igned representation

The C standard allows for only three signed integer representations:

*sign and magnitude
*one's complement
*two's complement (the most widely used)

New integer types

*The types "<something>"_t and u"<something>"_t are required to be corresponding integer types.

*For the types that are marked optional, an implementation must either define both "<something>"_t and u"<something>"_t or neither of the two.

*If a type is of the form [u] "<something>"N_t (or similarly for a preprocessor define), N must be a positive decimal integer with no leading 0's.

Exact-width integer types (optional)

These are of the form int"N"_t and uint"N"_t.

*Both types must have no padding bits.
*int"N"_t must be encoded as a two's complement signed integer.

An implementation is required to define exact-width integer types for "N" = 8 [The standard doesn't require this type to be typedefed to a character type] , 16, 32, or 64 if and only if it has any type that meets the requirements. It is not required to define them for any other "N", even if it supports the appropriate types.

Minimum-width integer types

These are of the form int_leastN_t and uint_leastN_t.

The standard doesn't mandate anything about these types except that their widths must be ≥ N.

An implementation is required to define these for the following N: 8, 16, 32, 64.


* INTN_C("value")
* UINTN_C("value")

Fastest minimum-width integer types

These are of the form int_fastN_t and uint_fastN_t.

The standard doesn't mandate anything about these types except that their widths must be ≥ N. It also leaves it up to the implementor to decide what it means to be a "fast" integer type.

An implementation is required to define these for the following N: 8, 16, 32, 64.


Integers wide enough to hold pointers (optional)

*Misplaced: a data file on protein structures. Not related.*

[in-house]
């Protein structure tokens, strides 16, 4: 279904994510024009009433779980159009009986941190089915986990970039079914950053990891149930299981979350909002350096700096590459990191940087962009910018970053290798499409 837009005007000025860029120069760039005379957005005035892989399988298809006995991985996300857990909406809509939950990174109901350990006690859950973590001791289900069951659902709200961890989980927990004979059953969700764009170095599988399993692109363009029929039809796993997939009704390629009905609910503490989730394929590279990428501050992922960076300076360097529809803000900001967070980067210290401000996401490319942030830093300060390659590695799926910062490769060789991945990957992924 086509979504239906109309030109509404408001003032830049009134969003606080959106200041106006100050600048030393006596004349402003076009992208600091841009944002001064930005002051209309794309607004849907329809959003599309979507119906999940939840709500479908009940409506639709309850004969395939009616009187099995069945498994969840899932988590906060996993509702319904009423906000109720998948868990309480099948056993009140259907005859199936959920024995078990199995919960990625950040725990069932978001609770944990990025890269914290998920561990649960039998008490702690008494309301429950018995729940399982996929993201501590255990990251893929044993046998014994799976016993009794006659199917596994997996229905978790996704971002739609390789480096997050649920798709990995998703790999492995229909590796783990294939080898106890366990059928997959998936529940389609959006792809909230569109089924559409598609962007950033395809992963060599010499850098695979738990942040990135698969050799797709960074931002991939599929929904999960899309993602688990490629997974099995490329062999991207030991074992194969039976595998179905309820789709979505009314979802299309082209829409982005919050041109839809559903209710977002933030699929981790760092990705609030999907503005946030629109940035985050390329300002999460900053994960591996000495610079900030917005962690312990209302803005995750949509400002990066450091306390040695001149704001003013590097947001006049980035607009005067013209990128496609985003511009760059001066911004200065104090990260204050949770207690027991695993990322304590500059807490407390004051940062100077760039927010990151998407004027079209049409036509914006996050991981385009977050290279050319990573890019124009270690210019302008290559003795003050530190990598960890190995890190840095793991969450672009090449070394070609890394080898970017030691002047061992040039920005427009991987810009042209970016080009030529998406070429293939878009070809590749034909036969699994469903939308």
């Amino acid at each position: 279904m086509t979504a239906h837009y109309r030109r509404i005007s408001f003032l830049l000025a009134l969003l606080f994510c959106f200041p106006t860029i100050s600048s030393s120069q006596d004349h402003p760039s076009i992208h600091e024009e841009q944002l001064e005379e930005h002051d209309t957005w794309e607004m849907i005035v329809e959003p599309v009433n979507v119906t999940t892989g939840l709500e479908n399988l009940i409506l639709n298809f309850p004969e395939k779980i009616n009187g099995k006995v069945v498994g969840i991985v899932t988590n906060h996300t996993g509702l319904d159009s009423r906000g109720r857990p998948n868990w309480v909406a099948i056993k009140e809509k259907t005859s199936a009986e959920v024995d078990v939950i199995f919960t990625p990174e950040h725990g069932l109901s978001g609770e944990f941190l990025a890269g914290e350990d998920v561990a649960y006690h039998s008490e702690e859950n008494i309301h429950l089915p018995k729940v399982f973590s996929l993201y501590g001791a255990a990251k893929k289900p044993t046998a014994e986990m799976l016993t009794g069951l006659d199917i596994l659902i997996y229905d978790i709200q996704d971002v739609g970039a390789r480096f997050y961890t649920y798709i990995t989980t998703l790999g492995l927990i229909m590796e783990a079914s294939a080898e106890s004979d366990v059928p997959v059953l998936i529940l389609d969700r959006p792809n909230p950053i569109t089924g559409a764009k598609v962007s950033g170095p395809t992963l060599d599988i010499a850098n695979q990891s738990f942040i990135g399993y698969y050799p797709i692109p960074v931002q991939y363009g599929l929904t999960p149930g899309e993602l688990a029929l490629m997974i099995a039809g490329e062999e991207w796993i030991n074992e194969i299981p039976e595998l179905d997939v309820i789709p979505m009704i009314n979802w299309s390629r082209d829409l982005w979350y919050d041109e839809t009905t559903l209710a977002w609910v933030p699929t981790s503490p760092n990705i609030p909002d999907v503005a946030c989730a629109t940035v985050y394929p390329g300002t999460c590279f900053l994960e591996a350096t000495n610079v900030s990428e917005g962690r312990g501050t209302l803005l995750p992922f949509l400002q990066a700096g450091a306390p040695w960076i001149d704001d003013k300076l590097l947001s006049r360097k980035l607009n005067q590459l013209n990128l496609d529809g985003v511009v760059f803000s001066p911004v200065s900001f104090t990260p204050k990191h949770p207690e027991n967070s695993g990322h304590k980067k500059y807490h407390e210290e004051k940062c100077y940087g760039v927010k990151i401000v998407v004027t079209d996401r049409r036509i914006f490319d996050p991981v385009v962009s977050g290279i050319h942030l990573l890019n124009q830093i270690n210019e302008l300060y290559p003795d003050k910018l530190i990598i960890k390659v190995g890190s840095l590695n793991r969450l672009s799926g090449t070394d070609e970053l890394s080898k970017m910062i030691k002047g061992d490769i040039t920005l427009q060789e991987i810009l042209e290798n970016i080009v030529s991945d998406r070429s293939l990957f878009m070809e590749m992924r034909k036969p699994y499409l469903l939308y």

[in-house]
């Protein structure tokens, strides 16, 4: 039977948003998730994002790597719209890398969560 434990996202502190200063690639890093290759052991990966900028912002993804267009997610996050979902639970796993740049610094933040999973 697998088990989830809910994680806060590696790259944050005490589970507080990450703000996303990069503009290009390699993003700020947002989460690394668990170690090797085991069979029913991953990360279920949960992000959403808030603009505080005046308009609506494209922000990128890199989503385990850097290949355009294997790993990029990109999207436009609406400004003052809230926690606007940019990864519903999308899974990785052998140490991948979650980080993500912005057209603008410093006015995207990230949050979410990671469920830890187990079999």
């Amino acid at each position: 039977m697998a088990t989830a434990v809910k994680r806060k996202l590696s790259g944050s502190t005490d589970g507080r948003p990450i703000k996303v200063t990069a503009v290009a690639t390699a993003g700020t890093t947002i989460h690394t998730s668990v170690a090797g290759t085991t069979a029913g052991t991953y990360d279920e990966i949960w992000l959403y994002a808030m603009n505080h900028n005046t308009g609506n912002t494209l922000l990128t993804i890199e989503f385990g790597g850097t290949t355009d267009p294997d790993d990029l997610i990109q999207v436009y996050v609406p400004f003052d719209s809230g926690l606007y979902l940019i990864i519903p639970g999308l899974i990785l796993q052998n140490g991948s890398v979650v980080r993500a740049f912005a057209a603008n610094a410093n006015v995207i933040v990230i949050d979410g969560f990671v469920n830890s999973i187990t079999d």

intptr_t uintptr_t


Greatest-width integer types

intmax_t uintmax_t



Other integer limits






Criticisms and caveats

*Some (non-conforming) implementations tack C99 support on top of a C89 runtime library. One of the consequences of this is that the new printf and scanf specifiers aren't recognized and will probably lead to something undefined. The typical ways of working around this are:
**The most common (and the most wrong) way is to use the long or unsigned long types as an intermediate step and pass these types into printf or scanf. This works reasonably well for the exact, minimum, and fast integer types less than 32-bits but may cause trouble with ptrdiff_t and size t and the types larger than 32-bits, typically on platforms that use 32-bit longs and 64-bit pointers.
**Not using scanf directly but manually reading in a buffer, calling strto [i|u] max, and then converting it to the desired type. This doesn't help with printing out integers though.
**Downloading a 3rd-party printf and scanf library that is C99 compatible.
**Using the C99 standard printing format specifiers. PRId64 for example. These are declared in inttypes.h.

*The rules for integer rank and corresponding integer types may force implementers to choose the lesser of two evils in not supporting an integer type, making a bad compromise, or supporting an integer type a non-conforming way.
**For example, there are machines that either have special support for an extremely large signed integer register or an extremely large unsigned integer register without supporting the other type. An implementation can either choose not to expose this to a C implementation, synthesize a slow type as the corresponding integer type, synthesizing a weird corresponding integer type, or expose the integer to the programmer without setting it to the [u] intmax_t types or synthesizing a corresponding integer type.

*The [u] intN_t types are a compromise between the desire to have guaranteed two's complement integer types and the desire to have guaranteed types with no padding bits (as opposed to a more fine grained approach which would define more types). Because of the "all or nothing" approach to the [u] intN_t types, an implementation might have to play the same sort of games described above depending on whether they care about speed, programmer convenience, or standards conformance.

ee also


Notes and references

*man|bd|stdint.h|SUS|integer types


As stdint.h is not shipped with Visual Studio C++ products and older C++ compilers, you may want to use some external one.
* [ pstdint.h] - A cross-platform, free implementation from Paul Hsieh. This implementation was tested on the following compilers, all with 0 warnings at their highest respective settings: Borland Turbo C 2.0, WATCOM C/C++ 11.0 (16 bits and 32bits), Microsoft Visual C++ 6.0 (32 bit), Microsoft Visual (VC7), Intel C++ 4.0, GNU gcc v3.3.3.
* [ stdint.h] - This stdint.h may be used with Microsoft compilers only. But it is fully C99 compliant and may be used with similar [ inttypes.h] . This implementation was tested with Microsoft Visual Studio 6.0, Microsoft Visual Studio .NET 2003, Microsoft Visual Studio 2005 and Microsoft Visual Studio 2008.